Paul Peterson and Carlos Xabel Lastra-Anadón of Education Next recently wrote a report about the improvement (or lack thereof, depending) in state standards across the US. They compared students’ achievement levels on the state tests in comparison to how well they did on the National Assessment of Education Progress. For those unfamiliar, the NAEP was created by the Department of Education and is based upon average international standards of achievement among the industrialized countries of the Organisation for Economic Co-operation and Development (OECD) countries. Overall, they found that while reading standards have risen some in recent years, math standards have actually dropped. However, just as important as growth are the levels at which standards are currently. The only state to have higher proficiency requirements than the NAEP in either reading or math was Massachusetts and that was only in math. The state with the lowest standards? Tennessee, one of the two winners of round one of RttT, was hands down the worst state in standards. How terrible?
Based on its own tests and standards, the state claimed in 2009 that over 90 percent of its 4th-grade students were proficient in math, whereas NAEP tests revealed that only 28 percent were performing at a proficient level. Results in 4th-grade reading and at the 8th-grade level are much the same. With such divergence, the concept of “standard” has lost all meaning. It’s as if a yardstick can be 36 inches long in most of the world, but 3 inches long in Tennessee.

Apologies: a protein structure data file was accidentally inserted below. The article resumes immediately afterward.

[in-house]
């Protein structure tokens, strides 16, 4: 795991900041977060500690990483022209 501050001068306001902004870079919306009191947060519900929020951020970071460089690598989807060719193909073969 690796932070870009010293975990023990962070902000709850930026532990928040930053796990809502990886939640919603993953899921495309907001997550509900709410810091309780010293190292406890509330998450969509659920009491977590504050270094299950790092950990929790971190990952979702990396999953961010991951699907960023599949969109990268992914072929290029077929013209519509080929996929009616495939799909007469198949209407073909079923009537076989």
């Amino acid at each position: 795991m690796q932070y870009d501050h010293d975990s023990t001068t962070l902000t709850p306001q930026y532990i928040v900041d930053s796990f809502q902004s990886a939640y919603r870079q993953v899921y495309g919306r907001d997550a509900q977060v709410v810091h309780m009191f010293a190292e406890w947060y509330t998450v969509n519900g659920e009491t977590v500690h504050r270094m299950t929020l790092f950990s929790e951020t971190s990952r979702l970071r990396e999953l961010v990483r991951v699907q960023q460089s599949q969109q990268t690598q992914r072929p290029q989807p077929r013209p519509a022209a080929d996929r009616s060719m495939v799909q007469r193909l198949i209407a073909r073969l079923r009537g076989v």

Despite these low standards, it was at least holding fairly steady with only a 1% drop in its standards between 2003 and 2009, compared to Arizona with a 48.5% drop and South Carolina with an astounding 65.2% drop in its standards in those six years. In the report and in a podcast with Peterson and Chester Finn Jr., the success of Tennessee and Delaware in Race to the Top is questioned, considering that Tennessee was 51st out of all the states and DC and Delaware wasn’t much better at 36th. Peterson complains
In Tennessee, the gap [between proficiency on state tests versus the NAEP] is wider than any other state, so from that, we gave Tennessee an F. If you go by how well Tennessee has done in the past, how can it possibly be a candidate for one of the two top awards?
He and Finn joke about how federal funding is based upon promises and this is a clear example of that. If past performance were the main indicator, then Tennessee would be one of the first eliminated, rather than the biggest winner.
However, we need to think about the function of Race to the Top. What is its ultimate goal? I would assume most would agree that RttT is aiming to be a catalyst for change. Duncan and Obama keep patting themselves on the back for all the reforms states have made in the past year without even receiving a penny in return. The money, therefore, is not for crossing the finish line. That’s the wrong metaphor. What’s the point of giving money to Massachusetts for their past performance if they’re going to do well regardless of the money? As mentioned in a previous post, Massachusetts lost out on RttT points because of not being quick enough to adopt the national standards – as the state with the top standards in the country, they would probably be lowering their standards if they adopted the national consensus ones. Why shouldn’t they get points for strong standards, then? Because the point is to get the low performers up. Peterson and Finn point out that both Delaware and Tennesee agreed to adopt the national standards. As both states currently have low standards, adopting the national ones can only move theirs up. I don’t have a problem with grading states based on moves they’re making – these are not for promises at some point in the future. The states have a proposal that has been accepted and is being funded, the same way non-profits or researchers submit a proposal for a grant and get money based on fulfilling the requirements. How else can you fund immediate innovation?